(781) 218-2225
955 Main St., Suite 306
Winchester, Massachusetts 01890

Hearing Loss and Cognitive Decline

Woman with Hearing Loss

When the topic of hearing loss is discussed, most people are concerned with the symptoms of it. Everyone wants to know what causes hearing loss and how to recognize it. However, it’s rare for someone to think about what hearing loss can be a symptom of.

That’s right, if you suffer from hearing problems, then this may be an early indication of another health problem. Recently, it’s been discovered that there’s a potential link between hearing loss and cognitive decline. This connection shows a greater risk of developing cognitive issues such as minor memory loss or even dementia.

What is cognitive decline?

To start, we should understand what is meant by cognitive decline. Primarily, it refers to the ability of your brain to function correctly. When you suffer from cognitive decline, then you struggle to process things and your memory can deteriorate, as well.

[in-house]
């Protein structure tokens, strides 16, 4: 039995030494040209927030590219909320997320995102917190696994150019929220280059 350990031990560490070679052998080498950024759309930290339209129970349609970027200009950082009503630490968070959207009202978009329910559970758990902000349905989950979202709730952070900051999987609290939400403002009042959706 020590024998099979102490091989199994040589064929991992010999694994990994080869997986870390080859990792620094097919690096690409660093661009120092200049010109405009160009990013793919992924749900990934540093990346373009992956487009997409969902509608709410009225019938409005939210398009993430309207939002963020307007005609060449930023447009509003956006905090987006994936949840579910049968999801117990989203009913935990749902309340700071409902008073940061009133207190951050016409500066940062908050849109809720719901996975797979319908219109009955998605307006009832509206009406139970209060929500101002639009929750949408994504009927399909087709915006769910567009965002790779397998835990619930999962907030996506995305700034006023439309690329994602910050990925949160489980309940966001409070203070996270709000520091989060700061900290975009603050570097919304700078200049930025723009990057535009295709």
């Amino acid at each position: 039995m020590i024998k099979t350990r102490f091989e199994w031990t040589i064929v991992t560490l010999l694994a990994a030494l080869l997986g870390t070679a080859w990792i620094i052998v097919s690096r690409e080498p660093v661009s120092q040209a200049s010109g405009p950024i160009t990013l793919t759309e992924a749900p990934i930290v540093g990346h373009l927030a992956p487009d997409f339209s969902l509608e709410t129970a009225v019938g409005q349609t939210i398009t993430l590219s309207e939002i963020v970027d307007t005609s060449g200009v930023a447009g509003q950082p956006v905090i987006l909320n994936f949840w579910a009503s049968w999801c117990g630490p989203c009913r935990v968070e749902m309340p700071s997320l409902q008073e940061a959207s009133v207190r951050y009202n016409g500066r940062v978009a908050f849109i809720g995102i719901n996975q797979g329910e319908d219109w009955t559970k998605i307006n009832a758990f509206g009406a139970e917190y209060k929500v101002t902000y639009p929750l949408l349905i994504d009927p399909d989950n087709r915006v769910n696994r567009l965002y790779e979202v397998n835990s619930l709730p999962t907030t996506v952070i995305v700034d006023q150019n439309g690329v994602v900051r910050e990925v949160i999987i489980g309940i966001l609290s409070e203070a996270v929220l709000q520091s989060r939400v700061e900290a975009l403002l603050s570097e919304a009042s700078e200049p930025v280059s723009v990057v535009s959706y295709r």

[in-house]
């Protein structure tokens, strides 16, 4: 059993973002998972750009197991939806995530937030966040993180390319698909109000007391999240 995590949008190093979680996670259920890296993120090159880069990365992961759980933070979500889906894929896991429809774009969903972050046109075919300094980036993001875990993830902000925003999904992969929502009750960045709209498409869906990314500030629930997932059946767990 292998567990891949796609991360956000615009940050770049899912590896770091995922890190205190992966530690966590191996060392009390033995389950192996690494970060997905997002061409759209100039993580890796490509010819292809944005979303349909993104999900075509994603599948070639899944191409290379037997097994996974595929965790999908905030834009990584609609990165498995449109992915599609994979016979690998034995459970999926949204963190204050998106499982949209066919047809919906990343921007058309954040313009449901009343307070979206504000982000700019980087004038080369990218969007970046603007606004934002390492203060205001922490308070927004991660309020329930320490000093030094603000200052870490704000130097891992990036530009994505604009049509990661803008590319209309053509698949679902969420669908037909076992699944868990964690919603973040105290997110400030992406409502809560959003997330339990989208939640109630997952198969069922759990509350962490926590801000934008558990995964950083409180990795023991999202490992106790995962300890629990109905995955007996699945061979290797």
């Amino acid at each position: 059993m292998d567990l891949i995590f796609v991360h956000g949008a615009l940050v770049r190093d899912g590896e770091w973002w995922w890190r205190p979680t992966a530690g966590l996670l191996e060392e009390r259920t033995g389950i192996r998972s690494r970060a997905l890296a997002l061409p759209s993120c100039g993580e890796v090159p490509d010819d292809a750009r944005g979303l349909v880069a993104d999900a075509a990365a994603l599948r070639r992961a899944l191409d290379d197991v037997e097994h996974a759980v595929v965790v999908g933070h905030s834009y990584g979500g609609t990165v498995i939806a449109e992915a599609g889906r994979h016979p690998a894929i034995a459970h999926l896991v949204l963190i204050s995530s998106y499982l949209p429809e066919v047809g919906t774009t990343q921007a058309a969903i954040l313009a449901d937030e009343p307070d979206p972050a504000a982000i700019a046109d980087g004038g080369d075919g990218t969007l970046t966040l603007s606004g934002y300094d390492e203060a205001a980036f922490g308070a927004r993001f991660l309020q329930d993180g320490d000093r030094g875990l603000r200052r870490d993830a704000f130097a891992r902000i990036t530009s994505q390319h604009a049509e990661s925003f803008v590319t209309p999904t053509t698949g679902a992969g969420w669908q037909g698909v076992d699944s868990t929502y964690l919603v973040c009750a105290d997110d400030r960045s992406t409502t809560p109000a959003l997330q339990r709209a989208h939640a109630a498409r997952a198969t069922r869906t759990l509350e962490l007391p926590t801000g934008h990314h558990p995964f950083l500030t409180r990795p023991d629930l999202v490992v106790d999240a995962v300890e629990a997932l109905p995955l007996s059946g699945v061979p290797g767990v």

How does hearing loss link to cognitive decline?

It’s thought that people suffering from hearing loss are more likely to suffer from cognitive decline as well. This is based on research comparing two sets of people; one group with untreated hearing loss and one group without it. The study found that a higher percentage of the group with hearing loss also suffered from mild cognitive decline.

Hearing loss is a problem that affects the way you take in specific signals through your ears. As a result, you struggle to hear things properly, which causes reduced stimulation to the brain. Over time, this decline in stimulation can affect a person’s memory.

Will everyone with hearing loss suffer from cognitive decline as well?

Most studies carried out will point to untreated hearing loss as a symptom of cognitive decline. The best thing to do will be to see your audiologist if you think you have hearing problems. They can perform hearing tests to determine if you have a loss present and how severe it is. In the event you do have hearing loss, the audiologist can recommend the best course of treatment, often hearing aids. These technological devices do not restore hearing, but will be tailored to your direct needs, allowing you to hear the small sounds you’ve been missing. An audiologist will also give you more information regarding cognitive decline to help you decide the best route of treatment.